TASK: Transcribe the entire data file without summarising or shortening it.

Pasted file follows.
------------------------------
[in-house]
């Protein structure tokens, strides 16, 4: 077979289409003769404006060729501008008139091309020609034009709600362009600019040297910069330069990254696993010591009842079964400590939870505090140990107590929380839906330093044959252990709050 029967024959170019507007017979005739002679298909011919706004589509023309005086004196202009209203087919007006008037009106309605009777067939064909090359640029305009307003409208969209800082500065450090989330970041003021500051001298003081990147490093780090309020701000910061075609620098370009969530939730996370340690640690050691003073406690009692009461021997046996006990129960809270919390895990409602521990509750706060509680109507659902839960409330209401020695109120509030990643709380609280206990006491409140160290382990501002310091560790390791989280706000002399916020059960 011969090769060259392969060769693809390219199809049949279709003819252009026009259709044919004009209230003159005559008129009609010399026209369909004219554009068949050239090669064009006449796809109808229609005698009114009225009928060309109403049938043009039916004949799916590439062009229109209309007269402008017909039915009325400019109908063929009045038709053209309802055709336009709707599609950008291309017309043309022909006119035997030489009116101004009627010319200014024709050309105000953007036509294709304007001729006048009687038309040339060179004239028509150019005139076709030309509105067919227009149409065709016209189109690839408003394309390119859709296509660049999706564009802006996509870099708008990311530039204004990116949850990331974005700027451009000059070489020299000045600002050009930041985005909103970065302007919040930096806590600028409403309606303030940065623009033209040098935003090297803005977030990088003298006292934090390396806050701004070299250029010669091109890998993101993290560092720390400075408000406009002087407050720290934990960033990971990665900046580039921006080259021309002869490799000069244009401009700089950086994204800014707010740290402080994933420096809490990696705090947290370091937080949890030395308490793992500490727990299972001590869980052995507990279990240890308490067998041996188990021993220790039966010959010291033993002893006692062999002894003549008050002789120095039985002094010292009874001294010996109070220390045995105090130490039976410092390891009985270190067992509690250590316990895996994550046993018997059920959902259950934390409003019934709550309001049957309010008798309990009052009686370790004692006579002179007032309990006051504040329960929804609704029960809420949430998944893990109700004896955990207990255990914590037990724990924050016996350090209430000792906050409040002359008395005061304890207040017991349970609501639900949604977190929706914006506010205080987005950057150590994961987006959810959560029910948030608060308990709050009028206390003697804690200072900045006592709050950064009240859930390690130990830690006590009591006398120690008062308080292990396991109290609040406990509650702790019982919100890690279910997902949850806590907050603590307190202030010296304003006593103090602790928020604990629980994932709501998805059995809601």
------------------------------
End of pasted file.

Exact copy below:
[in-house]
């Protein structure tokens, strides 16, 4: 077979289409003769404006060729501008008139091309020609034009709600362009600019040297910069330069990254696993010591009842079964400590939870505090140990107590929380839906330093044959252990709050 029967024959170019507007017979005739002679298909011919706004589509023309005086004196202009209203087919007006008037009106309605009777067939064909090359640029305009307003409208969209800082500065450090989330970041003021500051001298003081990147490093780090309020701000910061075609620098370009969530939730996370340690640690050691003073406690009692009461021997046996006990129960809270919390895990409602521990509750706060509680109507659902839960409330209401020695109120509030990643709380609280206990006491409140160290382990501002310091560790390791989280706000002399916020059960 011969090769060259392969060769693809390219199809049949279709003819252009026009259709044919004009209230003159005559008129009609010399026209369909004219554009068949050239090669064009006449796809109808229609005698009114009225009928060309109403049938043009039916004949799916590439062009229109209309007269402008017909039915009325400019109908063929009045038709053209309802055709336009709707599609950008291309017309043309022909006119035997030489009116101004009627010319200014024709050309105000953007036509294709304007001729006048009687038309040339060179004239028509150019005139076709030309509105067919227009149409065709016209189109690839408003394309390119859709296509660049999706564009802006996509870099708008990311530039204004990116949850990331974005700027451009000059070489020299000045600002050009930041985005909103970065302007919040930096806590600028409403309606303030940065623009033209040098935003090297803005977030990088003298006292934090390396806050701004070299250029010669091109890998993101993290560092720390400075408000406009002087407050720290934990960033990971990665900046580039921006080259021309002869490799000069244009401009700089950086994204800014707010740290402080994933420096809490990696705090947290370091937080949890030395308490793992500490727990299972001590869980052995507990279990240890308490067998041996188990021993220790039966010959010291033993002893006692062999002894003549008050002789120095039985002094010292009874001294010996109070220390045995105090130490039976410092390891009985270190067992509690250590316990895996994550046993018997059920959902259950934390409003019934709550309001049957309010008798309990009052009686370790004692006579002179007032309990006051504040329960929804609704029960809420949430998944893990109700004896955990207990255990914590037990724990924050016996350090209430000792906050409040002359008395005061304890207040017991349970609501639900949604977190929706914006506010205080987005950057150590994961987006959810959560029910948030608060308990709050009028206390003697804690200072900045006592709050950064009240859930390690130990830690006590009591006398120690008062308080292990396991109290609040406990509650702790019982919100890690279910997902949850806590907050603590307190202030010296304003006593103090602790928020604990629980994932709501998805059995809601």